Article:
implement working CAD solutions are not "click and drool", neither are
    the target market. Or you think AutoCad is for idiots? Another Kelsey
    perhaps?

    Don't get me wrong, there are wonderful scientific apps under Unix and I
    guess Linux but implementing your *own* and keeping it proprietary after
    first boasting of all the OSS greatness?

    It seems you've told on lie to many.

  15. Re: Who seriously uses Linux here for serious work?

    "DFS" writes:

    > Peter Köhlmann wrote:
    >
    >> Right. For big projects, it surely is bringing down the compile time.
    >> I cluster 4 linux machines in that case, sometimes even a fifth one
    >>
    >> Too bad that it is not available for windows.

    >
    > Explain exactly what isn't available for Windows, dumbkopf.


    A make file which makes you recompile everything every time?

  16. Re: Who seriously uses Linux here for serious work?

    Hadron wrote:

    > "DFS" writes:
    >
    >> Peter Köhlmann wrote:
    >>
    >>> Right. For big projects, it surely is bringing down the compile time.
    >>> I cluster 4 linux machines in that case, sometimes even a fifth one
    >>>
    >>> Too bad that it is not available for windows.

    >>
    >> Explain exactly what isn't available for Windows, dumbkopf.

    >
    > A make file which makes you recompile everything every time?


    So "icecream" and/or "distcc" is another area you are totally incompetent
    in, "kernel hacker" Hadron Quark

    Why am I not surprised
    --
    There are two kinds of people in this world: the kind that divides
    everybody into two kinds of people, and everybody else


  17. Re: Who seriously uses Linux here for serious work?

    Hadron wrote:
    >
    > You have your own proprietary cad system? Really? And this application
    > which is better than autocad is designed and implemented by one company
    > for itself? Hmmm. That is some undertaking.


    Surprising if true, but not impossible. I've clients that have built
    rather impressive internal systems that rival or surpass commercial
    off-the-shelf software. They often keep it private to maintain a
    competitive advantage. The best example that comes to mind is a
    large, customer service oriented client that developed its own
    helpdesk ticket system. Yes, they could have licensed an existing
    system, but then they would be adapting their business processes to
    the tool rather than the other way around.

    Some of you have probably already made the leap to how open source
    fits into this scenario better than closed source software.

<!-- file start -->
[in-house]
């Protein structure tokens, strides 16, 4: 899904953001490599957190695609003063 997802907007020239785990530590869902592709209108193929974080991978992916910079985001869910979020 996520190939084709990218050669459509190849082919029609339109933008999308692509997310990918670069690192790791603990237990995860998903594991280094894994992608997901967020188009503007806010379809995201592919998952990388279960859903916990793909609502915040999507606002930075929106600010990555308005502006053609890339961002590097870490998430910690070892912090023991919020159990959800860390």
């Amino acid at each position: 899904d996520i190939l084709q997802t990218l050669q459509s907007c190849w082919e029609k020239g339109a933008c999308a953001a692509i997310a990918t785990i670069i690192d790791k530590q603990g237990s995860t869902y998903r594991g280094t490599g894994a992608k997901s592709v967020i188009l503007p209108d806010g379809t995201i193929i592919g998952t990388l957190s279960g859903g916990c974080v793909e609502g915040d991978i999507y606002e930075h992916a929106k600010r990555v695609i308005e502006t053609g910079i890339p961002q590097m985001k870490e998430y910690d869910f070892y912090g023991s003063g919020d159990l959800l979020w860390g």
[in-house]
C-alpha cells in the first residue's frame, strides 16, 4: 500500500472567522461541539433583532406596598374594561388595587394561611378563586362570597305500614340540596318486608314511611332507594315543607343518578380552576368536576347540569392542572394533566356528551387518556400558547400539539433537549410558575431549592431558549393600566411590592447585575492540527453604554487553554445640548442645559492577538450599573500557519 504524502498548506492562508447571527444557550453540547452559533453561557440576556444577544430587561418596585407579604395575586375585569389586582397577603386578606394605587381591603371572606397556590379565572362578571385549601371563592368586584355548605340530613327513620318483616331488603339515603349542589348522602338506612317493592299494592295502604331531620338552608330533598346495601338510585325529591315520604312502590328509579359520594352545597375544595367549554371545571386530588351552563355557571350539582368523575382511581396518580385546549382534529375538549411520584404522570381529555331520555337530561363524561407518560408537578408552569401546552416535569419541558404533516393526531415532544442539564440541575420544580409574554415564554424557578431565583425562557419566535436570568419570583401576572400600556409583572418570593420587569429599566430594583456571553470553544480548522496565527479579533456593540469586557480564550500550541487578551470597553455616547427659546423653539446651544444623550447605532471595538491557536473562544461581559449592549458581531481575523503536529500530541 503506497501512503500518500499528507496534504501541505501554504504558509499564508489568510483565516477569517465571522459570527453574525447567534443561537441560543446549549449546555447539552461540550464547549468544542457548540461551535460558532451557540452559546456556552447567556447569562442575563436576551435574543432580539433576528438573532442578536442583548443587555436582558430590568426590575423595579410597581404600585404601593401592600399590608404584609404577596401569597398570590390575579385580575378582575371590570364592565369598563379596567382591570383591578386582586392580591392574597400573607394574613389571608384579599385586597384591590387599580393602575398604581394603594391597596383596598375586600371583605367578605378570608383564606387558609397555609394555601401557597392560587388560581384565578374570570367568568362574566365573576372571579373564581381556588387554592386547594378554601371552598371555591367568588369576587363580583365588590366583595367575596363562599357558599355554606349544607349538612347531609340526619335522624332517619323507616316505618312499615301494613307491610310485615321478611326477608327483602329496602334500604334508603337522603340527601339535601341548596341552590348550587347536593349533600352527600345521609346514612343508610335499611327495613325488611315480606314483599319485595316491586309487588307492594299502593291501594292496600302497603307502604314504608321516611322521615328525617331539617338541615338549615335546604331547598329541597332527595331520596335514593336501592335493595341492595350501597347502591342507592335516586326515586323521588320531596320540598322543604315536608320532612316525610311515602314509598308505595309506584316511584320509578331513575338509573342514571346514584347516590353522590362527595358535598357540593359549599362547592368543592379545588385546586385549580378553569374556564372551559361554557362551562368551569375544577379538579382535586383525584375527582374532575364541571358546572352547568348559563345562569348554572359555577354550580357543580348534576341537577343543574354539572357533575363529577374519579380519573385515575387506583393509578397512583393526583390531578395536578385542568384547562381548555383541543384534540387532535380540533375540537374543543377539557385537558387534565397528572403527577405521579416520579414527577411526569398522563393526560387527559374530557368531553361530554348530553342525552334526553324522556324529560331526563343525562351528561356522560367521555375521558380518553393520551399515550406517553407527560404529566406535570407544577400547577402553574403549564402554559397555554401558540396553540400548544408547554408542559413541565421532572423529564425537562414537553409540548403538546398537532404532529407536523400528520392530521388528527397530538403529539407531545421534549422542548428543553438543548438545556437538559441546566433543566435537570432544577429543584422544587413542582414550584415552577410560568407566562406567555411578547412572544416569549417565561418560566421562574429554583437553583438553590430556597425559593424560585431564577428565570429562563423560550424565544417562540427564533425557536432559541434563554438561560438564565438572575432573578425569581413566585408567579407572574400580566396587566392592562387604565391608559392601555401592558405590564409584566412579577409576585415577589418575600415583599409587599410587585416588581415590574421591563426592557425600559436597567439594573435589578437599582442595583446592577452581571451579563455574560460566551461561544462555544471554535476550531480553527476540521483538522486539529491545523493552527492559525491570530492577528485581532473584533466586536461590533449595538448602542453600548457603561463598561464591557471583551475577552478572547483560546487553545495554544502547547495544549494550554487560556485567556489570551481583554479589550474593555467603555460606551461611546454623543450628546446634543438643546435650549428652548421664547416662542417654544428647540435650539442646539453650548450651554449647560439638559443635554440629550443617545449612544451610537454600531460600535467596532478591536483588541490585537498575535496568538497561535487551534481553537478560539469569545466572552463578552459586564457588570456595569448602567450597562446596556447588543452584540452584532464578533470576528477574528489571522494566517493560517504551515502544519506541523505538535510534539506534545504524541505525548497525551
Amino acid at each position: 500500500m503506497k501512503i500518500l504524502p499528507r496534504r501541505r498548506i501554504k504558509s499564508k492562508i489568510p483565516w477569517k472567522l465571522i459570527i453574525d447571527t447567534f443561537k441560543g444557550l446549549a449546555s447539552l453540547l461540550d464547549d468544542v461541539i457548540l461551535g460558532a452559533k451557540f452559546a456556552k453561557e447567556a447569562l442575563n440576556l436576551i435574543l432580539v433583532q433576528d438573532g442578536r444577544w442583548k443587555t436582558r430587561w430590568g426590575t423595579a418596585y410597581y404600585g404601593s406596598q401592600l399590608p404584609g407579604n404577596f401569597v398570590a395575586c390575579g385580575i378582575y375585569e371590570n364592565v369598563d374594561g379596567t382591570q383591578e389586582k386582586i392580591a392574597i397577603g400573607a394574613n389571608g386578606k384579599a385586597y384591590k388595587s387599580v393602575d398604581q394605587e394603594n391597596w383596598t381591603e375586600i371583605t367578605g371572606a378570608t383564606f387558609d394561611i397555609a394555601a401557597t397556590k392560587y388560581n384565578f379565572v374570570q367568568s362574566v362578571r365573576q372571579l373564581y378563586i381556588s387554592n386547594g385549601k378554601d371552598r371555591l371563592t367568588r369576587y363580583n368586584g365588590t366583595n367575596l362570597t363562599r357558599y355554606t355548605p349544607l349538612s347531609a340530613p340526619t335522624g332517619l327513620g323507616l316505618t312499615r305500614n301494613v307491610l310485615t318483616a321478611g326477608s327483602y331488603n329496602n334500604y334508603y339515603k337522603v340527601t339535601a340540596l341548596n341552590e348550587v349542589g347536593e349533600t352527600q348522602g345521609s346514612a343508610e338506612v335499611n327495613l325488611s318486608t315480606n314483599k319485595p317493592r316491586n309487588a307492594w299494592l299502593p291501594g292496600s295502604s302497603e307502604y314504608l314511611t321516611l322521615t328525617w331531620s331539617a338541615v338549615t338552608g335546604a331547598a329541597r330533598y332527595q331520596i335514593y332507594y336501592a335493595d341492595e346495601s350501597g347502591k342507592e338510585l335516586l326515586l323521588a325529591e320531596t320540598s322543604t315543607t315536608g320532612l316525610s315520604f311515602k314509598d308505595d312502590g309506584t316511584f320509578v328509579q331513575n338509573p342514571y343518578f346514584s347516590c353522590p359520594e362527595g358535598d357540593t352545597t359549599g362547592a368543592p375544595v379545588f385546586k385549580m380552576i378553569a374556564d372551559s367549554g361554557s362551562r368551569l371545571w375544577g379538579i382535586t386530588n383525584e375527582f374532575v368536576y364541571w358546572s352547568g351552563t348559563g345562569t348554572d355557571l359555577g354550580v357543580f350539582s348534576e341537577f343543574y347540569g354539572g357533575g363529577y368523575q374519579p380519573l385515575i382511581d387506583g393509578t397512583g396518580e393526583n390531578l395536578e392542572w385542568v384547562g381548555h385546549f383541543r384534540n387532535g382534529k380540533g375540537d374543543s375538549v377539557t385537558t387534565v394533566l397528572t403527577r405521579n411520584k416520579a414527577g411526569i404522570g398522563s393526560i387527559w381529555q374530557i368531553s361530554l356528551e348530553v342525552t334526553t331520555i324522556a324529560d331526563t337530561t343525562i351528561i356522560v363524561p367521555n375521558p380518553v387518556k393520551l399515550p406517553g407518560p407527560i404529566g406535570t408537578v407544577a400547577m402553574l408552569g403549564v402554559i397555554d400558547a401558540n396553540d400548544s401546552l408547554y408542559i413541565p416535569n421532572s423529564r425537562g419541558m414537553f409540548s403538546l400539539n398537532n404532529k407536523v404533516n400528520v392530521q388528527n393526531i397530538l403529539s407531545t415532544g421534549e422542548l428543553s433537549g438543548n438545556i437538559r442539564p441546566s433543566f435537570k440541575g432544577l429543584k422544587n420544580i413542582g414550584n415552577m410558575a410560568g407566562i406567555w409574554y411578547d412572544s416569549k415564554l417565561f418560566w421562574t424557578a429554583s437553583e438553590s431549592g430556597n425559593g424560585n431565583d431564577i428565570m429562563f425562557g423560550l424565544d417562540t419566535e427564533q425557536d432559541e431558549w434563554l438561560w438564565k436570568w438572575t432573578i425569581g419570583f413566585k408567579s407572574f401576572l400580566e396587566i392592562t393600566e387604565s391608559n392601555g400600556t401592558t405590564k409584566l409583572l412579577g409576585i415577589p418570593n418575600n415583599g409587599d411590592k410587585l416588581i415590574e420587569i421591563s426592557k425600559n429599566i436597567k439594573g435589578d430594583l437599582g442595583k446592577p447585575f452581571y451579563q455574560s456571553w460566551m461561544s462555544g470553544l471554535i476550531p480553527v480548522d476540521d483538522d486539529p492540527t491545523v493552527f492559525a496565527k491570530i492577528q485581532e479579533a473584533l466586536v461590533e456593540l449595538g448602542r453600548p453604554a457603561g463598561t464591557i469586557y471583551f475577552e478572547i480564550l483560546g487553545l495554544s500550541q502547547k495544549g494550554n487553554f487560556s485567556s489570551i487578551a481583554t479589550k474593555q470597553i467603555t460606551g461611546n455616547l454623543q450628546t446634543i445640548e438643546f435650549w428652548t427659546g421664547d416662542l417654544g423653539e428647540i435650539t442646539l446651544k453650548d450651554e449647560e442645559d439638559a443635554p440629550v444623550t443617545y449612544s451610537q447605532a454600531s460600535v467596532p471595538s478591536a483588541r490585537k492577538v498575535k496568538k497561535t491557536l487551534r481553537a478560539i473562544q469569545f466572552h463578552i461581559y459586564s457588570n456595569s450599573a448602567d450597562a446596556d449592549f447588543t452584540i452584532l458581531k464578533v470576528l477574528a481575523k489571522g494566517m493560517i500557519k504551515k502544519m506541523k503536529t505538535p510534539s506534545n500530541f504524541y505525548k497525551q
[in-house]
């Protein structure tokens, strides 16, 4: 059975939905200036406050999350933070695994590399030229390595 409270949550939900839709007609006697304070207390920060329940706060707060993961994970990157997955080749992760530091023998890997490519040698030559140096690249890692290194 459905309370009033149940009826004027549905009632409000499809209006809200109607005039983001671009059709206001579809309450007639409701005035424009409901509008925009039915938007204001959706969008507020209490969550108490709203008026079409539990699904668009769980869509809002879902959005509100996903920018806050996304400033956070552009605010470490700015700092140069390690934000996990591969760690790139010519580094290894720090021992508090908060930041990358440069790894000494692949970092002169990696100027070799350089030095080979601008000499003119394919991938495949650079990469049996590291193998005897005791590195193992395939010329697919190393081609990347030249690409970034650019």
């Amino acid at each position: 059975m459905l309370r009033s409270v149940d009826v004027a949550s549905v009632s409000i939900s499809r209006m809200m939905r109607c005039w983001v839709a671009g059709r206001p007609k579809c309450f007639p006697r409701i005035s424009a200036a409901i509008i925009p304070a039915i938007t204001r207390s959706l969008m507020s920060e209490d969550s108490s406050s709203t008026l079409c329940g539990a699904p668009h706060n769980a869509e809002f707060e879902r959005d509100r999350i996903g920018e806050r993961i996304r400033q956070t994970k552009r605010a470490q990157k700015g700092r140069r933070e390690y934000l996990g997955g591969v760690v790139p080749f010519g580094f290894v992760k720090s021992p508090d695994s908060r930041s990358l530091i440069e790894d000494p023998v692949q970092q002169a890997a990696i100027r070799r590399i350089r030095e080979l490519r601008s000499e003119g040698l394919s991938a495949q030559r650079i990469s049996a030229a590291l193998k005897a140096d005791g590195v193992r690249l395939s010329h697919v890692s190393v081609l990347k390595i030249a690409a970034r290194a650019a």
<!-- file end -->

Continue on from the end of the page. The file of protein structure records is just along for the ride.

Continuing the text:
Thad
    --
    Yeah, I drank the Open Source cool-aid... Unlike the other brand, it had
    all the ingredients on the label.

  18. Re: Who seriously uses Linux here for serious work?

    thad05@tux.glaci.delete-this.com writes:

    > Hadron wrote:
    >>
    >> You have your own proprietary cad system? Really? And this application
    >> which is better than autocad is designed and implemented by one company
    >> for itself? Hmmm. That is some undertaking.

    >
    > Surprising if true, but not impossible. I've clients that have built


    Nothing is impossible. But in the context of this thread after being
    challenged to name his Linux/Unix OSS solutions? Highly dubious.

    > rather impressive internal systems that rival or surpass commercial
    > off-the-shelf software. They often keep it private to maintain a
    > competitive advantage. The best example that comes to mind is a
    > large, customer service oriented client that developed its own
    > helpdesk ticket system. Yes, they could have licensed an existing
    > system, but then they would be adapting their business processes to
    > the tool rather than the other way around.
    >
    > Some of you have probably already made the leap to how open source
    > fits into this scenario better than closed source software.


    Virtually all SW I have been involved in has been "Open Source" in that
    the client got the end code to modify themselves SHOULD they want to. We
    did not, however, release it to the masses because competitors would
    have lifted it. Simple really.

    >
    > Thad


    --
    A kind of Batman of contemporary letters.
    -- Philip Larkin on Anthony Burgess

  19. Re: Who seriously uses Linux here for serious work?

    Paul Hovnanian P.E. wrote:
    > DFS wrote:
    >>
    >> Paul Hovnanian P.E. wrote:
    >>
    >>> Wow. You've left out CAD and engineering...

    >>
    >> You recently slunk away several times after claiming "most serious
    >> engineering apps" haven't been ported to Windows.
    >>
    >> Which apps?

    >
    > Proprietary.


    I figured this is why it took you so long, and so many requests, to respond.
    You're bull****ting, and the truth is virtually every "serious engineering
    app" has existed on Windows for years.


    > I'm more than happy to watch my competitors struggle with AutoCAD.


    Bad MS-like competitive attitude. No free crapware for you.





  20. Re: Who seriously uses Linux here for serious work?

    "DFS" writes:

    > Paul Hovnanian P.E. wrote:
    >> DFS wrote:
    >>>
    >>> Paul Hovnanian P.E. wrote:
    >>>
    >>>> Wow. You've left out CAD and engineering...
    >>>
    >>> You recently slunk away several times after claiming "most serious
    >>> engineering apps" haven't been ported to Windows.
    >>>
    >>> Which apps?

    >>
    >> Proprietary.

    >
    > I figured this is why it took you so long, and so many requests, to respond.
    > You're bull****ting, and the truth is virtually every "serious engineering
    > app" has existed on Windows for years.
    >
    >
    >> I'm more than happy to watch my competitors struggle with AutoCAD.

    >
    > Bad MS-like competitive attitude. No free crapware for you.


    Quite shocking how this little interrogation has revealed Mr Hovnanian
    for what he is. A closed source hypocrite and liar who is ONLY into
    Linux for what he can take and not for what he can give up. Truly
    amazing and possibly the filthiest, scummiest behaviour I, or Peter
    Koehlmann, have ever witnessed amongst the "scum" and "filth" who
    inhabit this group ..... This disgusting behaviour is on a par with
    Windows user Peter Koehlmann claiming that "all Windows users are
    scum". But now we know what we do about his day job, he is mabye more
    right than I gave him credit for.